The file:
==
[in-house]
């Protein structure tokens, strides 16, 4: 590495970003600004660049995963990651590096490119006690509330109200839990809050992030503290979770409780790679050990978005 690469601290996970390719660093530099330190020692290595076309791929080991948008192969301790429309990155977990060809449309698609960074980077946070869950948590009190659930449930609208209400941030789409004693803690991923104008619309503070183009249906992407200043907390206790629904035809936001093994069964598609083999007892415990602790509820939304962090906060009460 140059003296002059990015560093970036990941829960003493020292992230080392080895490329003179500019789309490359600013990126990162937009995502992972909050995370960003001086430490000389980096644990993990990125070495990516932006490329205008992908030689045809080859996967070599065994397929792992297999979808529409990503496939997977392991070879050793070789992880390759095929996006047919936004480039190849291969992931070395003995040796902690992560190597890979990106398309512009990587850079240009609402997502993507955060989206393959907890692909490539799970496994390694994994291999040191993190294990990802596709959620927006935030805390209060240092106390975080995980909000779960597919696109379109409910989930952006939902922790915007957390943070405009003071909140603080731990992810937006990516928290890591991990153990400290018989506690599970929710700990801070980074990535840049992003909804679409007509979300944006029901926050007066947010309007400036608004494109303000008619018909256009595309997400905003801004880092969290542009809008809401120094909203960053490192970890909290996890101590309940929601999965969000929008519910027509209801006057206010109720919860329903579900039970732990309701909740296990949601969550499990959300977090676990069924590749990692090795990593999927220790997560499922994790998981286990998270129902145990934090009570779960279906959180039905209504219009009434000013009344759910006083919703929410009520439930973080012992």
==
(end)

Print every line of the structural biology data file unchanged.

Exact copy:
[in-house]
């Protein structure tokens, strides 16, 4: 590495970003600004660049995963990651590096490119006690509330109200839990809050992030503290979770409780790679050990978005 690469601290996970390719660093530099330190020692290595076309791929080991948008192969301790429309990155977990060809449309698609960074980077946070869950948590009190659930449930609208209400941030789409004693803690991923104008619309503070183009249906992407200043907390206790629904035809936001093994069964598609083999007892415990602790509820939304962090906060009460 140059003296002059990015560093970036990941829960003493020292992230080392080895490329003179500019789309490359600013990126990162937009995502992972909050995370960003001086430490000389980096644990993990990125070495990516932006490329205008992908030689045809080859996967070599065994397929792992297999979808529409990503496939997977392991070879050793070789992880390759095929996006047919936004480039190849291969992931070395003995040796902690992560190597890979990106398309512009990587850079240009609402997502993507955060989206393959907890692909490539799970496994390694994994291999040191993190294990990802596709959620927006935030805390209060240092106390975080995980909000779960597919696109379109409910989930952006939902922790915007957390943070405009003071909140603080731990992810937006990516928290890591991990153990400290018989506690599970929710700990801070980074990535840049992003909804679409007509979300944006029901926050007066947010309007400036608004494109303000008619018909256009595309997400905003801004880092969290542009809008809401120094909203960053490192970890909290996890101590309940929601999965969000929008519910027509209801006057206010109720919860329903579900039970732990309701909740296990949601969550499990959300977090676990069924590749990692090795990593999927220790997560499922994790998981286990998270129902145990934090009570779960279906959180039905209504219009009434000013009344759910006083919703929410009520439930973080012992």